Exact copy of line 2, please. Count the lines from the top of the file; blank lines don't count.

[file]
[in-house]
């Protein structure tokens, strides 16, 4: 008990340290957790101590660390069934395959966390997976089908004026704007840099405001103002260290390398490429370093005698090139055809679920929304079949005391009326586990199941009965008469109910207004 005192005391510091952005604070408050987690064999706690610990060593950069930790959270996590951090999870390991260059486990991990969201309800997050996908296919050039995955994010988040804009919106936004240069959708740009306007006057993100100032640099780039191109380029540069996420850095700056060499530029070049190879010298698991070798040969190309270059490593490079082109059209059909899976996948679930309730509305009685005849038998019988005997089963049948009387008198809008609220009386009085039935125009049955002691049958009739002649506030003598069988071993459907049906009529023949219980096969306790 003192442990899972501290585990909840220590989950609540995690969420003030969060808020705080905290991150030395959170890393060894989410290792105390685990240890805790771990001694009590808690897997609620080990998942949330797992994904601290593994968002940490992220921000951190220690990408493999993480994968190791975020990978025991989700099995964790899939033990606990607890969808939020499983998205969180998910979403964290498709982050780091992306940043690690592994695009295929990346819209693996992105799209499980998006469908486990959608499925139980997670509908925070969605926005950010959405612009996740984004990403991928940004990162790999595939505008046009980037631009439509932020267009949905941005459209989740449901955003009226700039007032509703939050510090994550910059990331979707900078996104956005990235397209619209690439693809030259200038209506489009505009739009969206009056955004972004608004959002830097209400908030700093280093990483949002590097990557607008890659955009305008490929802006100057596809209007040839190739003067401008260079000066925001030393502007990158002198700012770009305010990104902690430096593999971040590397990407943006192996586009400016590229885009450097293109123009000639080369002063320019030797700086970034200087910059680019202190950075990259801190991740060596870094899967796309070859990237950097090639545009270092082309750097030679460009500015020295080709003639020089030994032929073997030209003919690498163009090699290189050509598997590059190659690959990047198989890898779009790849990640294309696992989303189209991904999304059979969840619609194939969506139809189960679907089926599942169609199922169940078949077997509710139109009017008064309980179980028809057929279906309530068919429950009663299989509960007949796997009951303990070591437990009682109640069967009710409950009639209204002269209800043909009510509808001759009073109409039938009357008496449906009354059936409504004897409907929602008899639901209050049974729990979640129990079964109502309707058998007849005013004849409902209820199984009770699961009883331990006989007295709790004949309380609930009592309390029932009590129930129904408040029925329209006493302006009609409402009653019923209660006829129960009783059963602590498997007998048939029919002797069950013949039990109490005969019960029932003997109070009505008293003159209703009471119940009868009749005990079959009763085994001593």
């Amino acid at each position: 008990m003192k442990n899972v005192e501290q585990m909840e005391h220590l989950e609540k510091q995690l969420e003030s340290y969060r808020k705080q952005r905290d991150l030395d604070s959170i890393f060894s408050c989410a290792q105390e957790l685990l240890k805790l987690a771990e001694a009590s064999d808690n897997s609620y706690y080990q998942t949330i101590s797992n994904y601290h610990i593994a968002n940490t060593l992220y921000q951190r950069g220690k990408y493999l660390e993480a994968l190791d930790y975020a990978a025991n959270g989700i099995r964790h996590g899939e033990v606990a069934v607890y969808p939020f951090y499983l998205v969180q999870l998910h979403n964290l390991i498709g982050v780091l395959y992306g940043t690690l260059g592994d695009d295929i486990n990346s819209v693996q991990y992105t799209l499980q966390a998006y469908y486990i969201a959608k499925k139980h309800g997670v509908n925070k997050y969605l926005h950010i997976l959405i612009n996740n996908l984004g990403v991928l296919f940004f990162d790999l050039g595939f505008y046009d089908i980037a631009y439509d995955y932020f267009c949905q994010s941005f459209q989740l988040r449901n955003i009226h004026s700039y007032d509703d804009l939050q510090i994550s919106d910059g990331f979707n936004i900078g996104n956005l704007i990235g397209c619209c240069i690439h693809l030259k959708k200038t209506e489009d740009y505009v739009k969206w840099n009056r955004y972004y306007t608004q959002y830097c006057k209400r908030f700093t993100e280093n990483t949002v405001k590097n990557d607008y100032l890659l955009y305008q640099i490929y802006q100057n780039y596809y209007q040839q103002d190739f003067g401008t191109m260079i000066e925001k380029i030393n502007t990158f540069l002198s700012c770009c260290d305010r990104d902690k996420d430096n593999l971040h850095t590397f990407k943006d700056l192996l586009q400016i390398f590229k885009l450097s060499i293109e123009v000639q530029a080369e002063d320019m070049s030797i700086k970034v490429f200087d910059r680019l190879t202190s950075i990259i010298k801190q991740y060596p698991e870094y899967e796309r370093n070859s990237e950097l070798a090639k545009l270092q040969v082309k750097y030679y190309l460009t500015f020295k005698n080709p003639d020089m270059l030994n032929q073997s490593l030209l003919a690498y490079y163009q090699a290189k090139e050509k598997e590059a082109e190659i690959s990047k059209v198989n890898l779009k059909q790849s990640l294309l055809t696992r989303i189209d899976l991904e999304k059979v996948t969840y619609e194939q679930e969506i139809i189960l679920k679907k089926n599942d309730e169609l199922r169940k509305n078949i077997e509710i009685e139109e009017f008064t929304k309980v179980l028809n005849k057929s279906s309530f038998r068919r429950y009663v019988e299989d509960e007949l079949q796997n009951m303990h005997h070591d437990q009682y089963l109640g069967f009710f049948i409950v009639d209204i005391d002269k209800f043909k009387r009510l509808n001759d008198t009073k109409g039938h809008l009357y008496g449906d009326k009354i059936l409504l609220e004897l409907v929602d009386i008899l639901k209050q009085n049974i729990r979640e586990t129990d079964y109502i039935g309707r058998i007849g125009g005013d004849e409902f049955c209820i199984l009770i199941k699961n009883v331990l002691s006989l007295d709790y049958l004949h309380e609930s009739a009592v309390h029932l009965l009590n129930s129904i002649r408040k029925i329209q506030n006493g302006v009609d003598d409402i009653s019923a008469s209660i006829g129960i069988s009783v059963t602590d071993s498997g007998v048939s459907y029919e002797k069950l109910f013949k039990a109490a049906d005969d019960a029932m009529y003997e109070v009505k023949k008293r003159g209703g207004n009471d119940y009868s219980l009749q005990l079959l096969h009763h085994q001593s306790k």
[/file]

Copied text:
């Protein structure tokens, strides 16, 4: 008990340290957790101590660390069934395959966390997976089908004026704007840099405001103002260290390398490429370093005698090139055809679920929304079949005391009326586990199941009965008469109910207004 005192005391510091952005604070408050987690064999706690610990060593950069930790959270996590951090999870390991260059486990991990969201309800997050996908296919050039995955994010988040804009919106936004240069959708740009306007006057993100100032640099780039191109380029540069996420850095700056060499530029070049190879010298698991070798040969190309270059490593490079082109059209059909899976996948679930309730509305009685005849038998019988005997089963049948009387008198809008609220009386009085039935125009049955002691049958009739002649506030003598069988071993459907049906009529023949219980096969306790 003192442990899972501290585990909840220590989950609540995690969420003030969060808020705080905290991150030395959170890393060894989410290792105390685990240890805790771990001694009590808690897997609620080990998942949330797992994904601290593994968002940490992220921000951190220690990408493999993480994968190791975020990978025991989700099995964790899939033990606990607890969808939020499983998205969180998910979403964290498709982050780091992306940043690690592994695009295929990346819209693996992105799209499980998006469908486990959608499925139980997670509908925070969605926005950010959405612009996740984004990403991928940004990162790999595939505008046009980037631009439509932020267009949905941005459209989740449901955003009226700039007032509703939050510090994550910059990331979707900078996104956005990235397209619209690439693809030259200038209506489009505009739009969206009056955004972004608004959002830097209400908030700093280093990483949002590097990557607008890659955009305008490929802006100057596809209007040839190739003067401008260079000066925001030393502007990158002198700012770009305010990104902690430096593999971040590397990407943006192996586009400016590229885009450097293109123009000639080369002063320019030797700086970034200087910059680019202190950075990259801190991740060596870094899967796309070859990237950097090639545009270092082309750097030679460009500015020295080709003639020089030994032929073997030209003919690498163009090699290189050509598997590059190659690959990047198989890898779009790849990640294309696992989303189209991904999304059979969840619609194939969506139809189960679907089926599942169609199922169940078949077997509710139109009017008064309980179980028809057929279906309530068919429950009663299989509960007949796997009951303990070591437990009682109640069967009710409950009639209204002269209800043909009510509808001759009073109409039938009357008496449906009354059936409504004897409907929602008899639901209050049974729990979640129990079964109502309707058998007849005013004849409902209820199984009770699961009883331990006989007295709790004949309380609930009592309390029932009590129930129904408040029925329209006493302006009609409402009653019923209660006829129960009783059963602590498997007998048939029919002797069950013949039990109490005969019960029932003997109070009505008293003159209703009471119940009868009749005990079959009763085994001593």